Fun and Games: December 3
Surveying Astronomy: The Earth’s Orbit and the Ecliptic
Cool Link of the Week: Mosaic of Antarctica
Joke of the Week: Math WordsLearn about the history of these two math-related words from Wordsmith.org:
The horizontal angle to an object, measured clockwise from a fixed reference point, usually north or south.
[From French azimut, from Latin azimut, from Arabic al-sumut, from al (the) + samt (way).]
Used in a sentence:
"The company's unique medium-gain antenna finds and tracks the satellite in azimuth, electronically." --Dan Fales; Sky high; Motor Boating & Sailing; Feb 1997.
A finite sequence of well-defined steps for solving a problem.
[After al Khwarizmi (the [man] of Khwarizm), a nickname of the 9th century Persian astronomer and mathematician Abu Jafar Muhammand ibn Musa, who authored many texts on arithmetic and algebra. He worked in Baghdad and his nickname alludes to his place of origin Khwarizm (Khiva), in present-day Uzbekistan and Turkmenistan.]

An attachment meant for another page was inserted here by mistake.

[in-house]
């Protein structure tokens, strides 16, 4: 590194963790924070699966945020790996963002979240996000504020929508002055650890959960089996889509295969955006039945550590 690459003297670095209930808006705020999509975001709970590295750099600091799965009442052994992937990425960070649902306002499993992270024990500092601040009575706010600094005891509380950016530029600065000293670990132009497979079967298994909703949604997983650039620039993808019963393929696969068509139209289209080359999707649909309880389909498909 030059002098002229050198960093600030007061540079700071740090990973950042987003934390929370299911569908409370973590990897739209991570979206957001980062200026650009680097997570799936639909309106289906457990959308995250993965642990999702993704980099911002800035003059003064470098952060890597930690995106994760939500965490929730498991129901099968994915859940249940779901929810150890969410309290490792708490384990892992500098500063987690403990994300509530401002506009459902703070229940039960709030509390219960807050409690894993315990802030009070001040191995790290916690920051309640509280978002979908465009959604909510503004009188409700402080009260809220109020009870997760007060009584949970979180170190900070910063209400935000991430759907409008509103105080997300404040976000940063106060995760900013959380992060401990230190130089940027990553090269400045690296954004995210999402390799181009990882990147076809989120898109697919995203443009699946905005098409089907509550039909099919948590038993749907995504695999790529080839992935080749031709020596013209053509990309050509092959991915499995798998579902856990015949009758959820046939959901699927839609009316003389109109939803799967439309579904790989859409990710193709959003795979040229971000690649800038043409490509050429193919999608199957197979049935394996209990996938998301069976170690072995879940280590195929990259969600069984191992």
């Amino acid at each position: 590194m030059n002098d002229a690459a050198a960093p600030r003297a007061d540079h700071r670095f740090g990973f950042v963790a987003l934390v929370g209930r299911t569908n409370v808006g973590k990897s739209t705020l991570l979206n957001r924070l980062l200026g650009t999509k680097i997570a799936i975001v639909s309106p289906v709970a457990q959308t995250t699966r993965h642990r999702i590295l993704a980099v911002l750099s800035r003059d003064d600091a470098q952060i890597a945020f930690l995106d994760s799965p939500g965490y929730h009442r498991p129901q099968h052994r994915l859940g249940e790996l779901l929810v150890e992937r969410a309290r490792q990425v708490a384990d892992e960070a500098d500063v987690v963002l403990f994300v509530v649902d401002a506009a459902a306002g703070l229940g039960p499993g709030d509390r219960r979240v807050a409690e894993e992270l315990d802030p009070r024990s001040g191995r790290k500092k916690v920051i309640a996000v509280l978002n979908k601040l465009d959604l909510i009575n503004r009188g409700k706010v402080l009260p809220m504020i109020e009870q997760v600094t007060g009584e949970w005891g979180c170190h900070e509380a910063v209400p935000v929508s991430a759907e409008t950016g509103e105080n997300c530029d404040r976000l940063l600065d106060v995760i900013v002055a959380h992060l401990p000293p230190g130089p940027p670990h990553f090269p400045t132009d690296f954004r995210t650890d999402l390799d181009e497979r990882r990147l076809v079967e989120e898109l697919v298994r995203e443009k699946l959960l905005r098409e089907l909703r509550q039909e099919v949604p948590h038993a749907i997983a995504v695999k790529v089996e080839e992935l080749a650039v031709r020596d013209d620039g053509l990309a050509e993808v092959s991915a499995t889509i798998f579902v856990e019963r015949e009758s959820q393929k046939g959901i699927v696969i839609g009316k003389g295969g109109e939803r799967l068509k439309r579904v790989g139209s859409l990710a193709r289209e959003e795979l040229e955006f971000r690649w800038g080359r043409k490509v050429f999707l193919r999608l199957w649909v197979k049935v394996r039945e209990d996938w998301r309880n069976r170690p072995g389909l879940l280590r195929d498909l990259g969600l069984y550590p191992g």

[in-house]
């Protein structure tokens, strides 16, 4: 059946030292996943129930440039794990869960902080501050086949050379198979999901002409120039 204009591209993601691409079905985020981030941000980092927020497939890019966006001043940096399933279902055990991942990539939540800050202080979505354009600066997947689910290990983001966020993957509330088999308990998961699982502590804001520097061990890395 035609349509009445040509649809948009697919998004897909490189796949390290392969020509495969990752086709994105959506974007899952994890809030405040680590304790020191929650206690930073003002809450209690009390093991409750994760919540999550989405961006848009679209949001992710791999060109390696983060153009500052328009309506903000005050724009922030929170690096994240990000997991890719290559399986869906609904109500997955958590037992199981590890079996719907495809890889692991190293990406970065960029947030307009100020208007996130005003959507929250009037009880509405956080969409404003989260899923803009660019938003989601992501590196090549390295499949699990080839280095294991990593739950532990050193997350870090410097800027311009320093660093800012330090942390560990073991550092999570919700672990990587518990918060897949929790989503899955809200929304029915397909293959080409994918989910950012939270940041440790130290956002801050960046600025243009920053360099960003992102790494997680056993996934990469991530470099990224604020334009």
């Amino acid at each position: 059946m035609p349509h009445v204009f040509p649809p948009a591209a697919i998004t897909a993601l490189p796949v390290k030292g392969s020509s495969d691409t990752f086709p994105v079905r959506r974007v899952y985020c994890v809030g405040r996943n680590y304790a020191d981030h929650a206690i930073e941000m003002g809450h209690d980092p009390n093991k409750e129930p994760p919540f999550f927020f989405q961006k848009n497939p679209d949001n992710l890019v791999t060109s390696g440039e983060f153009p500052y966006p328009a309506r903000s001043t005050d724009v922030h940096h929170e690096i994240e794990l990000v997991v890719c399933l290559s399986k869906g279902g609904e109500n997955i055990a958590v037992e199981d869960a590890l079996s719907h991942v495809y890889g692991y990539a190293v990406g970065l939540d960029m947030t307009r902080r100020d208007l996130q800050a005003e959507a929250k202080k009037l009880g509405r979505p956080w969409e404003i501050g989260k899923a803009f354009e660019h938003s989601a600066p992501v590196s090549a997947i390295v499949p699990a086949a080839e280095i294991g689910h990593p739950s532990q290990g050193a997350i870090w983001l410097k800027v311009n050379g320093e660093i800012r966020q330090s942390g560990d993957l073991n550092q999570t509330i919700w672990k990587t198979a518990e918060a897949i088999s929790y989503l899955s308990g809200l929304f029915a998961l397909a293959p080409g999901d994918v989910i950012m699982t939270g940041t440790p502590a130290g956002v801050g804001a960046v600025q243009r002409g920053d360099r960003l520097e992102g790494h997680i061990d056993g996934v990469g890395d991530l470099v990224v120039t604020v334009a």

Used in a sentence:
"If you teach a computer to write a piece of music by feeding it an algorithm, have you composed the resulting piece or has the computer?" --Alexander Gelfand; The Sounds of Science; The Walrus (Toronto, Canada); Jun 2007.
Problem: Surveying Astronomy: The Earth's Orbit and the EclipticThe orbit of the earth around the sun follows a path that quite closely resembles the shape of what geometric figure defined in Kepler’s laws of planetary motion?
(A) A cycloid
(B) A hyperbolic paraboloid
(C) A cardioid
(D) An ellipse
Come back next week for the solution!
This is problem 28(4-15) from the new second edition of 1001 Solved Surveying Problems by Jan Van Sickle. Reprinted with permission from 1001 Solved Surveying Problems by Jan Van Sickle (1997, 728 pp., Professional Publications Inc.). For details on this and other FLS exam-prep books, call 800/426-1178 or visit www.ppi2pass.com .
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